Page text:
JUST think - if in your mitts right now was a ringside ticket for tonight’s fight of the century.

Jeez, if would be like inheriting a major legacy, winning the pools (remember them), or getting a massive golden handshake (some chance).

In the lonely hours of Sunday morning, the MGM Grand in Las Vegas could well resemble the tower of Babel crashing into a beery, jeering and cheering bel - licose bedlam as punters strain every eye socket to get up close and personal glimpses of canvas com - batants Floyd Mayweather junior and Manny Pacquiao.

Not only is the battle to be the supreme welterweight on the planet the most money-generating collision in boxing folklore, it is also a match more than five years in the making as various shenanigans and schemes have kept the two apart.

All machinations, lawsuits, delays, fallings-out and plotting are over. The warriors will step through the ropes, the gloves will sound, the emcee will mangle the English language and the bell will sound.

Even though both men have been subject to more ravages of the word’s undisputed knockout champion - Father Time - the exasperating hold-up to putting the two together in the same ring has merely added to the the Croesus riches of the showdown.

It is estimated that the contest will generate in ticket sales, pay-per-view cash and other sky-high subscriptions, a pneumatically gross figure north of £330 million.

While the uncle of Peter Parker (alias, of course, Spiderman) declared that ‘with great power comes great responsibility’, so it is with Money (Mayweather’s flamboyant nickname) and Pacman (the epithet for his Filipino opponent). With mega-cash comes mega responsibility.

If tonight’s showdown evaporates in a cloud of mediocrity, or stalling, or feet on the treat, by the protagonists, then the reputation of professional boxing will suffer a further fraying of its apron.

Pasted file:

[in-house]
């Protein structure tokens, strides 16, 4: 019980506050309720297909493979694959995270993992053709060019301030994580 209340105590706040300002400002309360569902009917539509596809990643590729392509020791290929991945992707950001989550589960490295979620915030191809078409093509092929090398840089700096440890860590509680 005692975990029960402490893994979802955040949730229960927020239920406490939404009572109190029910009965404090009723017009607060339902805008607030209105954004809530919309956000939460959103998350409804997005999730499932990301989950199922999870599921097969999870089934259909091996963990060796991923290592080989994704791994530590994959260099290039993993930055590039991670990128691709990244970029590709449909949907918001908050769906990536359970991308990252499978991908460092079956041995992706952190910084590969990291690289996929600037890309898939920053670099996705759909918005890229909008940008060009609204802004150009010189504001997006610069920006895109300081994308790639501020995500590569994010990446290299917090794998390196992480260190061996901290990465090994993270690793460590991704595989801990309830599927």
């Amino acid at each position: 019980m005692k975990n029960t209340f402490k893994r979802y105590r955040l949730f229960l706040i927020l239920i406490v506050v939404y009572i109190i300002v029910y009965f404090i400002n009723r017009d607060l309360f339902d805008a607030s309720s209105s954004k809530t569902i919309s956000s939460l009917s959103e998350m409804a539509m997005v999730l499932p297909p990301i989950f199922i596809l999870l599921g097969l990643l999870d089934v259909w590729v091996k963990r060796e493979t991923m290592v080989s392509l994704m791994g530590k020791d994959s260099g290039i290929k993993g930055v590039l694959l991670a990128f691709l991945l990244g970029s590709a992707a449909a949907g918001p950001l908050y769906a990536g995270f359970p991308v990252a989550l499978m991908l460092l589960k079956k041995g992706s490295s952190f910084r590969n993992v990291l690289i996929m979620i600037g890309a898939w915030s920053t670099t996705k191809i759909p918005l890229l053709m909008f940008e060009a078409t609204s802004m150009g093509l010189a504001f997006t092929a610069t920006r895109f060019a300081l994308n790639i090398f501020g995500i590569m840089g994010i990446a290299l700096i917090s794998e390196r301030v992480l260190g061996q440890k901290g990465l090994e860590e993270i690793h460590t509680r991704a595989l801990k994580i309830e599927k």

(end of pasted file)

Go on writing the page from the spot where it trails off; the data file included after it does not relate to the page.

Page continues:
Arguably before the respective reigns of Mayweather and Pacquiao - both interrupted briefly, through not winningly, by leading Briton Ricky Hatton - top-class boxing has been in stasis since the days of heavyweight kings Lennox Lewis and Mike Tyson.

And with the exception of the initial brutal burst of the tyro Tyson, boxing has not truly engaged the entire globe since the middleweight magic of Marvin Hagler, Thomas Hearns, Roberto Duran and Sugar Ray Leonard.

That quartet tore away the mantle of monopoly previously unchallenged by the heavyweight division and a golden age that spanned more than eight decades.

Back in those days when titans like Jack Johnson, James J Corbett, Jack Dempsey, Joe Louis, Rocky Marciano, Sonny Liston, Joe Frazier, Larry Holmes, Evander Holyfield and, of course the Greatest, Muhammad Ali, tripped off the tongue as household names, boxing held millions in thrall.

Mayweather and Pacquiao will not emulate that all-encompassing era, but it could come close, especially if a classic contest is produced.

Whether as a right old tear-up, or as a technical master-class of two foes, who might not be at their peak, but still possess the most sublime and potentially lethal skills, tonight’s contest could prove so valuable.

It could again capture the public imagination, though that task is not as easy as it was given how television coverage is now dominated by pay per view channels.

An extra dimension to the first meeting of the two is that it is so hard to call.

Close in age and still closer in skill, stealth and fortitude, the rivals have their respective merits.

Mayweather’s so far unblemished record of 47 wins from 47 fights suggests he has the edge, but against that is the man - feted as an icon in his native Philippines - is two years younger, which could yet prove a telling factor.

The American’s reputation as a money-orientated braggart, who has done jail time for domestic abuse, has prompted increased support for Pacquiao as the underdog.

And if he was to triumph then it would surely pave the way for a re-match.

First though, the duo have to ensure tonight’s collision is not simply a meeting of hype and moolah. Otherwise, the reputations of Mayweather and Pacquiao will be tarnished as will the status of professional boxing.